Review: d’avant and Betrayal

Country Life's dance critic reviews two new contemporary dance productions: d’avant and Betrayal.

Exploring their interest in vocal music of the Middle Ages, Juan Kruz Díaz de Garaio Esnaola and Luc Dunberry, from the German group Sasha Waltz and Guests, teamed up with Sidi Larbi Cherkaoui and Damien Jalet, frequent collaborators within Les Ballets C de la B, to create a strange, wonderful production entitled d’avant. On a three-tiered set resembling a building site in Queen Elizabeth Hall, all four danced while singing, or sang while dancing, passing through rituals of religious and secular life with captivating nonchalance.

In 90 uninterrupted minutes they conjured flagellant pilgrims, a rock band, a crucifixion and football players.  A music-hall duo shared two suits, changing places within them until we couldn’t tell whose limb was whose. A tango disintegrated into a brutal punch-up, a noble scholar became a young woman, an old hag and a corpse as her companions stripped each guise away.

Without a narrative to limit its expression, human history unfolded in jagged bursts, leaping from affection to savagery, and the startling combination of medieval music and modern circumstances rendered the timeless timely.

Greg Skidmore and Eleesha Drennan perform in Betryal. Photo credit: Mark Allan.

Greg Skidmore and Eleesha Drennan perform in Betryal. Photo credit: Mark Allan.

Betrayal: A polyphonic crime drama gave physical dimension to music another way. Inside a vast railway vault, six members of the a cappella vocal ensemble I Fagiolini sang Gesualdo’s emotional Renaissance madrigals as they partnered six dancers in dramatizing his murder of his wife and her lover.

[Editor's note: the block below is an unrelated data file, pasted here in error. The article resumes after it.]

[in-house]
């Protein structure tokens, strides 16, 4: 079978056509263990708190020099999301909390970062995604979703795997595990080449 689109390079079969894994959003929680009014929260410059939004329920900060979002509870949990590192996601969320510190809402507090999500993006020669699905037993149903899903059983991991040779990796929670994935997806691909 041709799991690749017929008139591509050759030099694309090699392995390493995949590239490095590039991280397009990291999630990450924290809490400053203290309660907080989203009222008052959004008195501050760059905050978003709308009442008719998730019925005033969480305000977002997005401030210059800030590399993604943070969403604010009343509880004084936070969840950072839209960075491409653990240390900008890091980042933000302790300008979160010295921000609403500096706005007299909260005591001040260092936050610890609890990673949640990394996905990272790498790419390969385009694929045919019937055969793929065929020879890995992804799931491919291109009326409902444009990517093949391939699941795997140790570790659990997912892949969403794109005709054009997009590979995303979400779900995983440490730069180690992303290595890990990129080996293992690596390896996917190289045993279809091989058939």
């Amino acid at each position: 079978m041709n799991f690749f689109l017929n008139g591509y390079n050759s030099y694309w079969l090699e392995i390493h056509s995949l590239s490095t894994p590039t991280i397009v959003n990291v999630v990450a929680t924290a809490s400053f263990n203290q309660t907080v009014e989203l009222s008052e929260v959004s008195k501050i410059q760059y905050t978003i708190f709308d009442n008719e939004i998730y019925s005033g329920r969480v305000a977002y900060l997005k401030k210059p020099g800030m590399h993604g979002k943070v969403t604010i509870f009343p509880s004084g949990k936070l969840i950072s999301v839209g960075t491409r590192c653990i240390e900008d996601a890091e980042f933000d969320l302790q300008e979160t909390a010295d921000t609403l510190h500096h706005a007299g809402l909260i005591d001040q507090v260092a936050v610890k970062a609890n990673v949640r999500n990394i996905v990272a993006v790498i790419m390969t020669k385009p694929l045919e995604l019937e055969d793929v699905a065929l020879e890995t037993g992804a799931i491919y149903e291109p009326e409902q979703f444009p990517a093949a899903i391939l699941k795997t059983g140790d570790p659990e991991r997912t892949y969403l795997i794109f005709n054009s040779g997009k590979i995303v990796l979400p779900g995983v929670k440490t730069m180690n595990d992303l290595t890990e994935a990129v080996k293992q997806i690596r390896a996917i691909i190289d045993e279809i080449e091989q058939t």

Recommended videos for you

Each couple carved an unpredictable path through the darkness to enact different variations of the lethal violence and subsequent sorrow, while the audience stood amidst the performers like frustrated spies, hearing perfectly but forced to watch only the nearest couple. Handed tiny torches before the show began, we had some time to examine the crime scene, marked out by pinboards of interlocking information and chalk outlines of bodies on the floor. But much of the action took place out of sight, blocked for each viewer by others or almost beneath their feet.

Commissioned by the Barbican and directed by John La Bouchardière, this production may improve in other surroundings. Though it’s based on an intriguing concept and celebrates the music’s brilliance admirably, it shortchanges the dancers and their public.

Betrayal travels to Cambridge 20-22 May and to Salisbury 3-5 June. See

Alain Platel, the founder of Les Ballets C de la B, integrates dance into a fusion of baroque music and Congolese rock and jazz in Coup Fatal, Sadler’s Wells, 4-6 June.

Sidi Larbi Cherkaoui’s celebration of tango, Milonga, returns to Sadler’s Wells, 9-13 June.